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How late-season berries are doing

Overview of the berries prices, complemented by charts from Agronometrics.

Original published in on July 28, 2021 

Consumers want strawberries and blueberries more and more as late summer melts into fall, while California battles the drought to give them what they want.

Strawberries saw a 25% price spike in organic and a 10% spike in conventional on ad, according to the U.S. Department of Agriculture’s National Retail Report. The report analyzed supermarket advertisements from more than 3,000 stores from July 10-22 and compared those numbers to the same week last year.

Strawberries, blueberries and raspberries comprised 20% of retailers’ fruit ads.

“Our berries this season are doing exceptionally well,” said Dan Crowley, vice president of sales and marketing for Well-Pict, Watsonville, Calif.

Strawberries are the third-most-popular fruit among consumers after longtime favorites bananas and apples, according to the Produce Marketing Association. Blueberries made the top 10 list as well at No. 10.

Blueberries — and especially strawberries — were advertised at higher prices in mid-July this year than at the same time last year, while blackberries and raspberries were cheaper.

The weighted average advertised price for July 10-22, compared to the same time in 2020:

Packaged pints of blueberries were $2.52, compared with $2.48;

Price (in USD) of blueberries in the US Market
Source: USDA Market News via Agronometrics.
(Agronometrics users can view this chart with live updates here)

5.6-6-ounce packages of blackberries were $3.30, compared with $3.49;

Price (in USD) of 6-ounce packages blackberries in the US Market
Source: USDA Market News via Agronometrics.
(Agronometrics users can view this chart with live updates here)

6-ounce packages of red raspberries were $3.46, compared with $3.66; and

1-pound packages of strawberries were $3.65, compared with $2.92.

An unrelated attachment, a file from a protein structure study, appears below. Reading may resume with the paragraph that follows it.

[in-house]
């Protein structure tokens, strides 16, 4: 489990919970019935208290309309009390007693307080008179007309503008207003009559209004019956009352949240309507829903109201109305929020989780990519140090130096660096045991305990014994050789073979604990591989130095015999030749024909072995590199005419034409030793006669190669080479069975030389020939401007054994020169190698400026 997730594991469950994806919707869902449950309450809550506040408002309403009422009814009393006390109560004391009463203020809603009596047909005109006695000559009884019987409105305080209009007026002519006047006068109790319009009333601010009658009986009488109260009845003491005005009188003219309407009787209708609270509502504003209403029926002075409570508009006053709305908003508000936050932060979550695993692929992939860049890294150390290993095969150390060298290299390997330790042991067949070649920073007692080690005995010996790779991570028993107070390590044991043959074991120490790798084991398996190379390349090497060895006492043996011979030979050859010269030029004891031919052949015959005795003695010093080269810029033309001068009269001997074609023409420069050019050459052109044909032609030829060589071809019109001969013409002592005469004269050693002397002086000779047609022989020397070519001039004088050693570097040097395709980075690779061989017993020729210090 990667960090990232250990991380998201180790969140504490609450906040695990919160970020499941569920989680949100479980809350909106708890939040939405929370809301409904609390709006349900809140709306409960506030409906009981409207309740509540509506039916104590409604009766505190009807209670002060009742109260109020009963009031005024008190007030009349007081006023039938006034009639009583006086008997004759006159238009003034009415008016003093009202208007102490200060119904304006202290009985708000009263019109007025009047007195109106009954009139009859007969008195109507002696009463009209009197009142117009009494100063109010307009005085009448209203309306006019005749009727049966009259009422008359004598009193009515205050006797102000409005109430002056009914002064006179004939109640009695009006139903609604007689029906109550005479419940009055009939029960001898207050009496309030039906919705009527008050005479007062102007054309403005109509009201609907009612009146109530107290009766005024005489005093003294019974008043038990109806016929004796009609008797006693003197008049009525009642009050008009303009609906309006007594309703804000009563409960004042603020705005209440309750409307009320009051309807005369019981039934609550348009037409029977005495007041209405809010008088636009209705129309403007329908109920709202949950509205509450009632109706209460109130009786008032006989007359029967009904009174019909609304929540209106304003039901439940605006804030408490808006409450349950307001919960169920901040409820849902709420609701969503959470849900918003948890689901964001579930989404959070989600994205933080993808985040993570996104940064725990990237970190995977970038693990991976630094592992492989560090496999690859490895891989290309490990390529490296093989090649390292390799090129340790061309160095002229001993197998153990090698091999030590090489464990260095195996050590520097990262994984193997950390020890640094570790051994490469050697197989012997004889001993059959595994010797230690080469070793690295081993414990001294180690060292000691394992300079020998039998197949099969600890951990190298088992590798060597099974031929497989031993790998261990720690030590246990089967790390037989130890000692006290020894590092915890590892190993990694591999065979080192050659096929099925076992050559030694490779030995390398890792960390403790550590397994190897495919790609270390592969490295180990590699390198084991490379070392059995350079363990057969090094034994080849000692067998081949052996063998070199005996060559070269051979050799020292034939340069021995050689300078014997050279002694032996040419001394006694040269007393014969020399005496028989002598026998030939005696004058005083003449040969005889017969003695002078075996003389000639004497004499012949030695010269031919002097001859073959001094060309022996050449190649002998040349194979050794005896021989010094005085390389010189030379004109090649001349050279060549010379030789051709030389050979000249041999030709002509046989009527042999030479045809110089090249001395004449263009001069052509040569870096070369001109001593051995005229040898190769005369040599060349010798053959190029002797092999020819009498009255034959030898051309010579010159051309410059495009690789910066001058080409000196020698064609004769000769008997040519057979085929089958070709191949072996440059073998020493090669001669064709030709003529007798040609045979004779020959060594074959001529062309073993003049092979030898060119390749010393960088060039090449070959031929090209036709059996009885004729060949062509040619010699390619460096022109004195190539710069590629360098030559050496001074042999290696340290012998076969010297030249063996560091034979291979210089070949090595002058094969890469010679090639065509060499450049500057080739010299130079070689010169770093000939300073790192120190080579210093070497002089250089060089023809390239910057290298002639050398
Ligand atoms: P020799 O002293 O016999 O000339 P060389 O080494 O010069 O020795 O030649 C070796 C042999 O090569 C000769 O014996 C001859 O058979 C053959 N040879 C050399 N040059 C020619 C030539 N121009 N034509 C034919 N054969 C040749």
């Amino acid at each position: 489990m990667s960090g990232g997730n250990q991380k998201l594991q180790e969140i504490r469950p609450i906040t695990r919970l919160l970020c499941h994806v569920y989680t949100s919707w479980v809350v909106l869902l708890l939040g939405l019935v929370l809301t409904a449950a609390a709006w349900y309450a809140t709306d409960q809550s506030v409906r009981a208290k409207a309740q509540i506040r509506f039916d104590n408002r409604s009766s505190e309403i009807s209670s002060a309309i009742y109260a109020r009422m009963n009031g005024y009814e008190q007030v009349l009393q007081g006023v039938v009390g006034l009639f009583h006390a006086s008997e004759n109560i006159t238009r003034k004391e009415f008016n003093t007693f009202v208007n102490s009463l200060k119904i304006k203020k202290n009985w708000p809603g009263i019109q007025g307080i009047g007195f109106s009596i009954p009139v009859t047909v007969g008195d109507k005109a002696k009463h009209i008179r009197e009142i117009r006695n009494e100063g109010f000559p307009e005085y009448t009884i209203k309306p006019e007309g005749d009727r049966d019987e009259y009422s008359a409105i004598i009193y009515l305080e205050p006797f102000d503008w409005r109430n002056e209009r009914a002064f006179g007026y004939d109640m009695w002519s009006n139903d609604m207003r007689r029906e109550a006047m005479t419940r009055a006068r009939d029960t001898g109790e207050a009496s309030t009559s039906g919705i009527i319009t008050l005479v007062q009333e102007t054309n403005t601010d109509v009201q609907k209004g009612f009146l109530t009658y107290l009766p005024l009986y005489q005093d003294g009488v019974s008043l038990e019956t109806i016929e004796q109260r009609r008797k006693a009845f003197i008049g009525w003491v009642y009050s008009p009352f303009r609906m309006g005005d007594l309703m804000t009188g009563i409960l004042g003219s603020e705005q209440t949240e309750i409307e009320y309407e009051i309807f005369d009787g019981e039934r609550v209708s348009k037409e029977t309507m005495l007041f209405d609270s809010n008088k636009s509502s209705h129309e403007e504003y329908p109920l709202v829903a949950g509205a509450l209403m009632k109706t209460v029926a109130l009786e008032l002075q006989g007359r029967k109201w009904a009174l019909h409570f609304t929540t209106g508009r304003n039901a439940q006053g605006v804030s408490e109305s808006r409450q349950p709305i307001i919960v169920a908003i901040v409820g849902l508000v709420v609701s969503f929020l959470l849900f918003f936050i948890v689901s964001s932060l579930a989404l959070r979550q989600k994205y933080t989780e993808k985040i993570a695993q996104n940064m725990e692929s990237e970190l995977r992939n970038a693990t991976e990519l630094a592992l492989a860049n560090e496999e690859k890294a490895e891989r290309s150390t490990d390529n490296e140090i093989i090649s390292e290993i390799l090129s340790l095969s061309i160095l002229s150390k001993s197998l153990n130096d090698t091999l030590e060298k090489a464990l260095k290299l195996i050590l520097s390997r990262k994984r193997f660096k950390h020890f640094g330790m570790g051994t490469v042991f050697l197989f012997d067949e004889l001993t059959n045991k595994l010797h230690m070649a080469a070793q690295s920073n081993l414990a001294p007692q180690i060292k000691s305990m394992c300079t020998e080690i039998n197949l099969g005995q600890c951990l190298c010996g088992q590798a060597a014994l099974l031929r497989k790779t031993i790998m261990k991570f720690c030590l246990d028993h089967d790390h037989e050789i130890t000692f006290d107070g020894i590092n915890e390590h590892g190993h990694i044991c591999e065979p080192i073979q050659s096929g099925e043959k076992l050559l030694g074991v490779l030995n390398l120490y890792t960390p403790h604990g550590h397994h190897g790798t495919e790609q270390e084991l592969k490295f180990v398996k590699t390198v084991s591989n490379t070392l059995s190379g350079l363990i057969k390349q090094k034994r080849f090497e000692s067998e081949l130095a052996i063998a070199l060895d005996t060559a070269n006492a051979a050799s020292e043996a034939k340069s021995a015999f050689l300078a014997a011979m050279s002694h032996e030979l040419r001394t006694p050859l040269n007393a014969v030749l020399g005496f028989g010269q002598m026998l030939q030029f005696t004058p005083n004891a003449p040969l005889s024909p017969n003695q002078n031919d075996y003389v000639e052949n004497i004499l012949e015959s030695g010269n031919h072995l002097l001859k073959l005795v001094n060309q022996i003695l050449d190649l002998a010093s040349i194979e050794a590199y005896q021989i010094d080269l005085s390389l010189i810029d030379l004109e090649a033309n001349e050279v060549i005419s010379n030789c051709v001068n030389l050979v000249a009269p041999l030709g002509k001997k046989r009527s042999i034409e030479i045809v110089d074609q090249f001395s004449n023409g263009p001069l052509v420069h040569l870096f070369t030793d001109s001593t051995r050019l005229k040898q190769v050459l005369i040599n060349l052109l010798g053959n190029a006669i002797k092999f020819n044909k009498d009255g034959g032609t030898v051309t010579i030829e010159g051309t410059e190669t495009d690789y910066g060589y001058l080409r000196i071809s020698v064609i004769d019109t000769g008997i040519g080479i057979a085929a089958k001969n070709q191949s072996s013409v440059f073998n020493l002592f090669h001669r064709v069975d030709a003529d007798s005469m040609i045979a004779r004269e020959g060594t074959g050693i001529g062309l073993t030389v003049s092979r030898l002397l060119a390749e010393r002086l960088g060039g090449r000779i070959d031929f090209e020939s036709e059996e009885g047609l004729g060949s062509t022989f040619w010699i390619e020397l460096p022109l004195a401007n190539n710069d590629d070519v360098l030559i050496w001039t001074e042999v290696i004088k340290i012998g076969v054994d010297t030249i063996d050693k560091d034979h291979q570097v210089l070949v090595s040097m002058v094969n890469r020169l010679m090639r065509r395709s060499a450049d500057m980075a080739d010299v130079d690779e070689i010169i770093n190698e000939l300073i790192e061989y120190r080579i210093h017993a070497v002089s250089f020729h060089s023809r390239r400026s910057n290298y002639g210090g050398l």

Price (in USD) of 1-pound packages of strawberries in the US Market
Source: USDA Market News via Agronometrics.
(Agronometrics users can view this chart with live updates here)


Drought-ridden California usually produces 90% of domestically grown strawberries.

The state has produced 130.3 million flats of strawberries this season through July 18, compared to 137.5 million last season up to the same date, according to the California Strawberry Commission’s report of data compiled from the USDA. The 7 million-flat loss was felt mostly in the Salinas-Watsonville growing region, which last year was the highest producing region but fell behind Santa Maria this year.

According to the National Integrated Drought Information System, or, 85.7% of California is in extreme drought, meaning water is inadequate for agriculture and fruit trees will bud early and producers begin irrigating in the winter.

However, Well-Pict isn’t reporting weather problems for the crop.

“The upcoming months are looking very well,” Crowley said. “We have seen an increase in demand for organic products, and we expect this to be an ongoing trend.”

The company is focused on providing conventional and organic strawberries and raspberries.

Florida produced 27.3 million flats of strawberries this season compared to 30.9 million last season to date. North Carolina, on the other hand, produced about 544,000 compared to 515,000 last season so far — a small win, for that state at least.

Imports are more than making up for it.

Mexico’s imports in the same time period are at 63.3 million flats this season compared to 36.7 million last season. Canada has exported about 161,900 flats to the U.S. this season compared to 91,900 in 2020.

Chile’s volume to the U.S. has fallen.

Chilean strawberry imports reached about 20,600 flats this season, while hovering at 150,400 in the 2020 season.